In Fiji, the Government is responsible for regulating and managing all commercial activities at sea - including issuing licences for fisheries, taking coral and bioprospecting - for monitoring marine resources, and for developing protected areas. The system incorporates some elements of customary resource tenure. The paramount chiefs of communities with customary fishing rights to an area must approve any fishing licence. Customary land owners can use such waters freely for domestic fishing, except when regulations have been imposed or conservation areas have been established. In Samoa, commercial fishing licences are only issued outside the reefs: inside them, all fishing is managed by local villages.
Both national regulations and customary resource tenure have shortcomings, and there are efforts to find a way forward through bridging the gap between them. The region is moving away from restricting local access to resources by establishing strict protected areas and encouraging community-based approaches instead.
In Samoa, for example, the Government and AusAID are helping villages to establish their own fisheries management plans and marine resource policies, including controlling catches and setting aside sites for protection and recovery. The project also helps communities to identify alternative sources of income, such as by establishing mariculture (clam, fish and seaweed farming), and fishing boats for near-shore areas which are currently underutilized compared to inshore areas. The project and the villages share the costs - with AusAID cofinancing clam and mullet farming and the European Union helping with the cost of near-shore fishing boats; the villages alone reap the benefits.
The Government has also established national by-laws - devised by the customary owners with its assistance - to protect the communities' fisheries from outside exploitation. This also strengthens the enforcement of Government regulations, something that can only be fully achieved through the traditional authorities.
So far 32 traditional fish reserves, where no fishing is allowed, have been established in Samoa. They range from 1,500 to 16,000 square metres, their small size reflecting the fact that the decisions are taken solely by the villages themselves. The rest of the village waters are used for sustainable harvesting.
This concept is also being used for some marine conservation areas in Fiji. There the Government, in consultation with local communities, brings in regulations setting aside non-commercial fish zones. These are then managed by the communities, who license the areas to commercial diving operators as a source of alternative income: the Fisheries Ministry provides technical support for studies and in negotiation with the firms.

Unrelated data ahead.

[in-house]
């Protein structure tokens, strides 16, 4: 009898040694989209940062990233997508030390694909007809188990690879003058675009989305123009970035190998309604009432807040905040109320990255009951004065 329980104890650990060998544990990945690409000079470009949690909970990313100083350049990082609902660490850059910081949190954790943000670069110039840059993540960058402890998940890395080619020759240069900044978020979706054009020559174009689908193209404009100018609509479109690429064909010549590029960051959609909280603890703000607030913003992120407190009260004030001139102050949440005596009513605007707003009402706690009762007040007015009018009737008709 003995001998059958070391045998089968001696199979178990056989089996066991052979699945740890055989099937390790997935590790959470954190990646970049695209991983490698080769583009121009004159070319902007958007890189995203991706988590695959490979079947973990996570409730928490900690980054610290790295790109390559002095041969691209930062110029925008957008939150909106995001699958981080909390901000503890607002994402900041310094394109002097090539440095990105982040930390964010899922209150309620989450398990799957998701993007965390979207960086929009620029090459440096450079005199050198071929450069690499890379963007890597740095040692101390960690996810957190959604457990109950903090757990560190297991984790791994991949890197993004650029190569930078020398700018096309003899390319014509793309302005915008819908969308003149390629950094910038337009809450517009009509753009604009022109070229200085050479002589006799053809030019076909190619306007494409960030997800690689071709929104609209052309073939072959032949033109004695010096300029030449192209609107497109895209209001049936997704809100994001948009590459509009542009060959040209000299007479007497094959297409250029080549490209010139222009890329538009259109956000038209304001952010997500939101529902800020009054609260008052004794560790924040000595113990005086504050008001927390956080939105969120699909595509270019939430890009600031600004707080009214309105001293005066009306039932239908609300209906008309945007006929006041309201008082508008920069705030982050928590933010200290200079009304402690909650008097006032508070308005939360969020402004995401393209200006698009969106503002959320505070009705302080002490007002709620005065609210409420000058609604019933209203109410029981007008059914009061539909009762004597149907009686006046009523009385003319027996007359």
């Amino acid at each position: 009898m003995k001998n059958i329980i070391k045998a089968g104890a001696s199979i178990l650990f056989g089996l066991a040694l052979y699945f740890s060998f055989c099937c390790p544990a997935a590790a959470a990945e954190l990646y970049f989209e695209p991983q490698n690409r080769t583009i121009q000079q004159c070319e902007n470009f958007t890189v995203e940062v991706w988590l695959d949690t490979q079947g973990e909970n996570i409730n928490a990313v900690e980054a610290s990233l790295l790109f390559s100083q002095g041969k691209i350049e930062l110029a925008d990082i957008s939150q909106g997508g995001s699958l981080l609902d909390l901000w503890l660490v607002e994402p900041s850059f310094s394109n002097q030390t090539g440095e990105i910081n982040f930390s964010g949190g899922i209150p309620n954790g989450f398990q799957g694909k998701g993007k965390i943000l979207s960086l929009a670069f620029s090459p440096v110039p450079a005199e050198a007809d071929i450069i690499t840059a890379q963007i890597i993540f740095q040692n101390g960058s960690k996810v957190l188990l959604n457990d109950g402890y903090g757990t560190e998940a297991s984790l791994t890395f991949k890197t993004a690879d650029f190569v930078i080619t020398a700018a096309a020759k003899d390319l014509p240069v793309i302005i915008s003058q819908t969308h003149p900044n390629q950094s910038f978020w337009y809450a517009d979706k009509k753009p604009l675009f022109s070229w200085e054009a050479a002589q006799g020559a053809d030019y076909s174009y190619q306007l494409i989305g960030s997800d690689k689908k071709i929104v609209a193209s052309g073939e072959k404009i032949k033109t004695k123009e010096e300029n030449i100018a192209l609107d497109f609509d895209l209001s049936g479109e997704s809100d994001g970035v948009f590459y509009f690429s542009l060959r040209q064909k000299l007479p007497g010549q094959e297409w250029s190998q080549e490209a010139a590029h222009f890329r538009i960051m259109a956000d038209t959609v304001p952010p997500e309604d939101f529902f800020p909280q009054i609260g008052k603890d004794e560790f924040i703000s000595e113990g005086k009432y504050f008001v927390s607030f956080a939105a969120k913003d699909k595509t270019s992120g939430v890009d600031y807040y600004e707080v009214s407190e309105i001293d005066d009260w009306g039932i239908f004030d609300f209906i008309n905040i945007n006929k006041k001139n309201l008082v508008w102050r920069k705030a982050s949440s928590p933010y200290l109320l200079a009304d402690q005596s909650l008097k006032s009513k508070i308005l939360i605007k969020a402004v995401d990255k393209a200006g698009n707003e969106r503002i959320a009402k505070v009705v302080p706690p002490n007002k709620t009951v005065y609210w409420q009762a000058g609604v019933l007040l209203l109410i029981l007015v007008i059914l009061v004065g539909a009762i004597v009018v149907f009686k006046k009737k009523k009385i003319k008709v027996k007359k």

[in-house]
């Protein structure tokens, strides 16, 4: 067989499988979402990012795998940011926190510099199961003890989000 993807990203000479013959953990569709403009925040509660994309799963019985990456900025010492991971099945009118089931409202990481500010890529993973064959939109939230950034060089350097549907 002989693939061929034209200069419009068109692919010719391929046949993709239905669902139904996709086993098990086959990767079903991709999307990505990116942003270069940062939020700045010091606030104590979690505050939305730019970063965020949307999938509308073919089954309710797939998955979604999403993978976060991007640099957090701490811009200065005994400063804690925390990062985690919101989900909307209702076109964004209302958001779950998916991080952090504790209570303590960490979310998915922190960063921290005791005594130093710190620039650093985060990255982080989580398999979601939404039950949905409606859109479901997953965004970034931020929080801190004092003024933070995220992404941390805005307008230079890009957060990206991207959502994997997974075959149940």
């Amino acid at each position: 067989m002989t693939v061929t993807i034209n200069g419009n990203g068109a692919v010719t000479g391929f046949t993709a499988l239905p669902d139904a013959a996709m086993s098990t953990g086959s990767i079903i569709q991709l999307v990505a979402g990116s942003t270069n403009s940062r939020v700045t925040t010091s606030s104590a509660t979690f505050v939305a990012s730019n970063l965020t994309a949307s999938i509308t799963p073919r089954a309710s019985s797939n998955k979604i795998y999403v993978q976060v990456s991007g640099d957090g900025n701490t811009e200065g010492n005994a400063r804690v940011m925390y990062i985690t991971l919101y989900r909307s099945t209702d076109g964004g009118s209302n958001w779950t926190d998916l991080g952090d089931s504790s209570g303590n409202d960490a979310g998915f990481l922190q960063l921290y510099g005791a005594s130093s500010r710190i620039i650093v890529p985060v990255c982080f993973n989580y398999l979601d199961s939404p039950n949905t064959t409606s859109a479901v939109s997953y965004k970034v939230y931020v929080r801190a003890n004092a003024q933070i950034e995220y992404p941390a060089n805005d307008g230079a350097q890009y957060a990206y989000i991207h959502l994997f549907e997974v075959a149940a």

WWF-South Pacific, through its Community Resource Conservation
and Development (CRCD) programme, operates similar community projects in the Solomon Islands and supports local training, workshops, surveys, planning, resource management and enterprise development. Communities develop their own marine resource policies, setting aside sites for protection and recovery, controlling catches and imposing tapus on such endangered species as dugongs and marine turtles.
The projects provide incentives for conservation by establishing such sustainable enterprises as clam farming and village-based ecotourism. The approach is being developed as a model for marine conservation areas for the rest of the country, and WWF is expanding its CRCD programme around the region.
Promoting community action
Community-based conservation and development approaches for marine
and coastal biodiversity should be promoted. So should model projects that enhance the concepts of conservation and sustainable use, and the use of regional experts to share knowledge and provide technical advice to their neighbours. Partnerships and collaboration should be encouraged among national agencies and non-governmental organizations to further effective implementation and minimize duplication and confusion.
Legislative frameworks should be developed to recognize traditional laws and regulations in coastal areas, as on most of the land. And the international community should recognize, and provide technical and financial support for, the efforts made by governments and local communities to incorporate traditional and modern best practices, and to share the benefits equitably and fairly.
Cedric Schuster is a biodiversity officer with the World Wide Fund For Nature-South Pacific Programme.